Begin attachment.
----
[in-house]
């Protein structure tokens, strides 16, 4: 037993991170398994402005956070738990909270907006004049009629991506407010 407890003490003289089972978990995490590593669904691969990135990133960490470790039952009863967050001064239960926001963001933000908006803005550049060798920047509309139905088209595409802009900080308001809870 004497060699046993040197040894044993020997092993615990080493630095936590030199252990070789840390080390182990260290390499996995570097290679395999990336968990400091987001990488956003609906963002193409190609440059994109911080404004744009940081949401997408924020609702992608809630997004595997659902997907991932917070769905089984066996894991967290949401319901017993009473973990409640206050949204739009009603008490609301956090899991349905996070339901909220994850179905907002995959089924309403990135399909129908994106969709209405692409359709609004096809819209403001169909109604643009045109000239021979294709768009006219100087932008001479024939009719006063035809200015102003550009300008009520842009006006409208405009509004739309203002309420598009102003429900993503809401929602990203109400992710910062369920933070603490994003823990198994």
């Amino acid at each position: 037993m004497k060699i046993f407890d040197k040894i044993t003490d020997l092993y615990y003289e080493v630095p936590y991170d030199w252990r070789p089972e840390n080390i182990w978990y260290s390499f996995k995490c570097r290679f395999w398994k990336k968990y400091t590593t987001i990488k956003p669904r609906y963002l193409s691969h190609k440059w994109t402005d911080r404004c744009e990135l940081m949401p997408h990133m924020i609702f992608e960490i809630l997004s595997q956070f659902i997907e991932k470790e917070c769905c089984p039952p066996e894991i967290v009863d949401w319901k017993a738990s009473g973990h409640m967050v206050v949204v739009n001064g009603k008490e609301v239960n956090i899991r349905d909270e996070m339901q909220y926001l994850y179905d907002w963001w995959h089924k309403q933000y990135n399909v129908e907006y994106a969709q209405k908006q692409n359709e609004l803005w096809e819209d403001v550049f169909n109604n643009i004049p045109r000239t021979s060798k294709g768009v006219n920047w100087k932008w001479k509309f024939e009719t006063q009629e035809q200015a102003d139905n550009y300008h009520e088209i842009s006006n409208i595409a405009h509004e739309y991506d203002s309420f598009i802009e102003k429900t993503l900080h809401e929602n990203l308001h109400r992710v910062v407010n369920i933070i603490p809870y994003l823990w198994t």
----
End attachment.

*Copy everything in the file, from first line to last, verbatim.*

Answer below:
[in-house]
């Protein structure tokens, strides 16, 4: 037993991170398994402005956070738990909270907006004049009629991506407010 407890003490003289089972978990995490590593669904691969990135990133960490470790039952009863967050001064239960926001963001933000908006803005550049060798920047509309139905088209595409802009900080308001809870 004497060699046993040197040894044993020997092993615990080493630095936590030199252990070789840390080390182990260290390499996995570097290679395999990336968990400091987001990488956003609906963002193409190609440059994109911080404004744009940081949401997408924020609702992608809630997004595997659902997907991932917070769905089984066996894991967290949401319901017993009473973990409640206050949204739009009603008490609301956090899991349905996070339901909220994850179905907002995959089924309403990135399909129908994106969709209405692409359709609004096809819209403001169909109604643009045109000239021979294709768009006219100087932008001479024939009719006063035809200015102003550009300008009520842009006006409208405009509004739309203002309420598009102003429900993503809401929602990203109400992710910062369920933070603490994003823990198994």
């Amino acid at each position: 037993m004497k060699i046993f407890d040197k040894i044993t003490d020997l092993y615990y003289e080493v630095p936590y991170d030199w252990r070789p089972e840390n080390i182990w978990y260290s390499f996995k995490c570097r290679f395999w398994k990336k968990y400091t590593t987001i990488k956003p669904r609906y963002l193409s691969h190609k440059w994109t402005d911080r404004c744009e990135l940081m949401p997408h990133m924020i609702f992608e960490i809630l997004s595997q956070f659902i997907e991932k470790e917070c769905c089984p039952p066996e894991i967290v009863d949401w319901k017993a738990s009473g973990h409640m967050v206050v949204v739009n001064g009603k008490e609301v239960n956090i899991r349905d909270e996070m339901q909220y926001l994850y179905d907002w963001w995959h089924k309403q933000y990135n399909v129908e907006y994106a969709q209405k908006q692409n359709e609004l803005w096809e819209d403001v550049f169909n109604n643009i004049p045109r000239t021979s060798k294709g768009v006219n920047w100087k932008w001479k509309f024939e009719t006063q009629e035809q200015a102003d139905n550009y300008h009520e088209i842009s006006n409208i595409a405009h509004e739309y991506d203002s309420f598009i802009e102003k429900t993503l900080h809401e929602n990203l308001h109400r992710v910062v407010n369920i933070i603490p809870y994003l823990w198994t």